Mar 13, 2014

Reflections on Lent, Politics, Life, and the Kingdom

  Once upon a time there was a question asked by a newspaper. It was "What's wrong with the world?"
  The modern world is a busy, noisy place. People carry phones with them at all times allowing themselves to bombard themselves with multiple forms of messages from around the world as well as music, news, videos, and games. This is so they can focus on what is important to them because the world around them bombards them with music, games, ads, and messages not of their own choosing.
  People are filled with frenetic energy; children study long hours and fill stacks of notebooks with repetitive work, yet knowledge and even their own test scores decline. There are more and more sources of news and information yet each new development is a surprise since no one expected it.
  The election cycle never ends, a constant parade of new names, new faces, new scandals, new "critical" issues, new voices, new experts. yet each election has 'surprises'. And after each election things always get worse, not better.
  Men rush through school with sports and clubs. They rush through their workdays with projects and lunches and travel. Women do the same. They get home to hobbies and entertaining, travel and art, music and decorating. Mothers take their children to art, soccer, math, enrichment, games, dances, and so on in an endless cacophony of activity for themselves and their husbands and their children. Homeschooling mothers take on even more with conferences, plans, meetings, tests and - of course - education.
  Their husbands do the same with hobbies and meetings and day trading and the lawn, lawn, lawn. Friends at the pub, sport, and discussion of politics.
  Why? Why all this energy? At the end of the day everyone is exhausted, yet as much as they complain no appointments are dropped. Why?
  Fear. Fear of reality. The busy, the make-work, the frenetic activity is to escape. Escape from ourselves and the world around us.
  The children are unhappy? You can't blame the mother, she gave them every advantage. The father slaved day and night! It isn't their fault, they worked so hard. The father doesn't get super-rich? The day trading was just a hobby and the small business just couldn't compete because of competition. The wife is cold and distant? well, she just doesn't understand her husband. The wife feels neglected? Maybe if her husband vacuumed more often....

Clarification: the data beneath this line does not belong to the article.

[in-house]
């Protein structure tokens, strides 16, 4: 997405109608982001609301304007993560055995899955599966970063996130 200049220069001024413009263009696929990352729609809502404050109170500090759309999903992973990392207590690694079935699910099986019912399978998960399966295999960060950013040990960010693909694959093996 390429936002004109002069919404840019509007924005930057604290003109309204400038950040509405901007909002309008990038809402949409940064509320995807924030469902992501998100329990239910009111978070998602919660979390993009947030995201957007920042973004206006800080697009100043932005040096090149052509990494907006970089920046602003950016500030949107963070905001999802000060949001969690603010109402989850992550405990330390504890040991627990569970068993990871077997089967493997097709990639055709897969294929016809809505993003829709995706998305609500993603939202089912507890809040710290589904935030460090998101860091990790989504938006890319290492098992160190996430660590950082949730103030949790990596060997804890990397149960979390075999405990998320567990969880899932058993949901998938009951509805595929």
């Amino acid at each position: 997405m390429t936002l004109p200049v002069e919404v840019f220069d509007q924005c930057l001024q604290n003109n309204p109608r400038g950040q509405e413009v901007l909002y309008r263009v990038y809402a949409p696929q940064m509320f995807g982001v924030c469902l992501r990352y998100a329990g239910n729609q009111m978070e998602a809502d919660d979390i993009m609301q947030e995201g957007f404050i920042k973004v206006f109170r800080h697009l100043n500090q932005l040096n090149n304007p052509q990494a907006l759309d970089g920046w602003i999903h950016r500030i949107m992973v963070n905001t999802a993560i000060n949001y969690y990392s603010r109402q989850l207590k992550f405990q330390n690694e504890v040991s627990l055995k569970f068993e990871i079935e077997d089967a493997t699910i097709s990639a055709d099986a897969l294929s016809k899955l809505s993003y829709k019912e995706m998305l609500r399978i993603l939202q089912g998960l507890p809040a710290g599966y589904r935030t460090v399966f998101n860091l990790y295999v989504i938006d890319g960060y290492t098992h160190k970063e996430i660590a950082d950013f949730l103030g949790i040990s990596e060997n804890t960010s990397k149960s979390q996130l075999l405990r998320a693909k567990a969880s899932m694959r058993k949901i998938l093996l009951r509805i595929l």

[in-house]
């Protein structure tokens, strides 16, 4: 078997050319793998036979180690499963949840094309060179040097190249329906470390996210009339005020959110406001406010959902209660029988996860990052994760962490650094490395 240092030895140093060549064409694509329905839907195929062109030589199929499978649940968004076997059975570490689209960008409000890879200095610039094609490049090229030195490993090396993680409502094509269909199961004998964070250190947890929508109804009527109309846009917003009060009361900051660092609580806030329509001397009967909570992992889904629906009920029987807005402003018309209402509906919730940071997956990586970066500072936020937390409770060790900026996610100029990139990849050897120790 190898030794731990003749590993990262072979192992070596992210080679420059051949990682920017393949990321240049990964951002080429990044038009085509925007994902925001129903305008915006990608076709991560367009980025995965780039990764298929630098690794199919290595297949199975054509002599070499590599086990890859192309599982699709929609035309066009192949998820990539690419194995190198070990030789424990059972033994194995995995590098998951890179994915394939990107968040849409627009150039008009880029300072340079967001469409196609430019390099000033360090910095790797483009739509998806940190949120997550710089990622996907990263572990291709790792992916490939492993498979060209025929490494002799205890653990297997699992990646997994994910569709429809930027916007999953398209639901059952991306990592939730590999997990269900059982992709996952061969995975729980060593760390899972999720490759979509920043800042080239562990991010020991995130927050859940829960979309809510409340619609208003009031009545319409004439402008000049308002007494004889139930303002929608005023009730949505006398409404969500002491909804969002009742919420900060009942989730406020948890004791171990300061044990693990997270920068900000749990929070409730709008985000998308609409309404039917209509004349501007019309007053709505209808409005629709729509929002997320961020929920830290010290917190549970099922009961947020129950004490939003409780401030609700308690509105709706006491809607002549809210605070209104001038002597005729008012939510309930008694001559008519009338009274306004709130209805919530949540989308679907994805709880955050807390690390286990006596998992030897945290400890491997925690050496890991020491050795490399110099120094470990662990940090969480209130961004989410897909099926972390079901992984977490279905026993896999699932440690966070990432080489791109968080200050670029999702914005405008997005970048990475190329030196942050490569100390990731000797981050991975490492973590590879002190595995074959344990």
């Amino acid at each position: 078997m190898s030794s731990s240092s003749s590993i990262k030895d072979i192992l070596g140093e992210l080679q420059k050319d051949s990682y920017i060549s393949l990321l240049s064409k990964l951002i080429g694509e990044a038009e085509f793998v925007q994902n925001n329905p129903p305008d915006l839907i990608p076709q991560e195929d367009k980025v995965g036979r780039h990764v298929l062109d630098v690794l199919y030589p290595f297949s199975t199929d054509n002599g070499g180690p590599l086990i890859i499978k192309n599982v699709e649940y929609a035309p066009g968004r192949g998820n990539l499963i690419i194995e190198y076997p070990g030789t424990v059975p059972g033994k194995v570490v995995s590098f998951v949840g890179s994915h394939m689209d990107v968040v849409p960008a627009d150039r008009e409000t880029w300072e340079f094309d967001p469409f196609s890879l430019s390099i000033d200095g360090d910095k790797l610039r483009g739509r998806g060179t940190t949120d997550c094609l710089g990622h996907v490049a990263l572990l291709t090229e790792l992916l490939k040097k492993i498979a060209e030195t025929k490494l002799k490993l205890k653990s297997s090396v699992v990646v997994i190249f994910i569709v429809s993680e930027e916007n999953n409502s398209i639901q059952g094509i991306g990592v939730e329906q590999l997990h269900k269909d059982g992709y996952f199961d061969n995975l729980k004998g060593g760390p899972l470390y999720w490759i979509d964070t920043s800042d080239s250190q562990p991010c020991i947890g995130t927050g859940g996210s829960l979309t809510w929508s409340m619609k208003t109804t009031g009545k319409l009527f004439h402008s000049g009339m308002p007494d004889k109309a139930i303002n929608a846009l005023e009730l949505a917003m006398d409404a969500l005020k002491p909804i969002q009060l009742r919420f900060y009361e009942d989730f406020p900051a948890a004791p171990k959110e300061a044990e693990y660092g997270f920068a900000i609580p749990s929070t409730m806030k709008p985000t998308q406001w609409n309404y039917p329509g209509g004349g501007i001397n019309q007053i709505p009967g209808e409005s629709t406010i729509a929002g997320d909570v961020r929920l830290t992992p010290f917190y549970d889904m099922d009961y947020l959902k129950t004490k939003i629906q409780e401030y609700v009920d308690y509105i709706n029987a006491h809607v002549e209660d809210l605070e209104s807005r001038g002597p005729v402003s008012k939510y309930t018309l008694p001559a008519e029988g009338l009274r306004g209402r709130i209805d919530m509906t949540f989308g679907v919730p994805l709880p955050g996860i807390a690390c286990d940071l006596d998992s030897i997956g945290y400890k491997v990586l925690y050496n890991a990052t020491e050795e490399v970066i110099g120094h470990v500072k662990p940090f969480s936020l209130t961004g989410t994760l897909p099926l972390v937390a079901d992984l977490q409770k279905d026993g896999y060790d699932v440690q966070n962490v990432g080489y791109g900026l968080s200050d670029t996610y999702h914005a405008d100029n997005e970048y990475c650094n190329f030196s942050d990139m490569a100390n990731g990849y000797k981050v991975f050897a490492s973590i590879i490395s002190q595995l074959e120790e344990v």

The modern world fears silence and still. If the reporters and pundits were to shut up for a week or so people would realize that no one really learns anything from them. The bloggers would be forced to admit that they are the fan-dancers of politics - busy fluttering with great energy but, in the end, there is nothing to be seen. Politicians would be forced to admit that they almost never utter a word worth listening to. People would start to realize that the government of, by, and for the people doesn't like the people very much at all.
  Modernism fears silence and still mainly because of one simple truth; in the silence and still we must all admit that we are our own fault.
  When the Times of London ran the article that asked "What's Wrong with the World" G.K. Chesterton replied, simply, "I am."
  That is part of the Church's goal during Lent. To have us all add a little silence and still to our world so we can remember what is wrong with the world. So if you are adding a ton of activities to your Lenten practices I urge you - don't. Take things out; put in silence and still.
  And every day remind yourself - you are your own fault. We are, indeed, responsible for ourselves. And our children. And our marriage. This is easy to forget when a text interrupts candy crush, hard to escape after 20 minutes alone with your thoughts.
  So we should all stop and be silent. Sit, and be still. Unless we are contemplatives, this is more of a leavening to our lives, a depth to our waters. Like the pauses in the Latin Mass; beauty, chant, bells, and song made more beautiful and more profound by stillness and bouts of silence.
  Yes, this matters to the Kingdom, too. Few elections, and all minor ones; important positions are for life; authority is as small, direct, and local as possible; government is as limited and small as possible. The Kingdom of Edan is meant to be as silent and still as possible, like the pauses in the Mass. Love and duty, honor and care all leavened with silence and stillness.
  So sit, and be silent. Take your children to fewer things. Do less and spend more time together in the quiet and the calm. Realize that you are the real you and that you are more in control when you do less.
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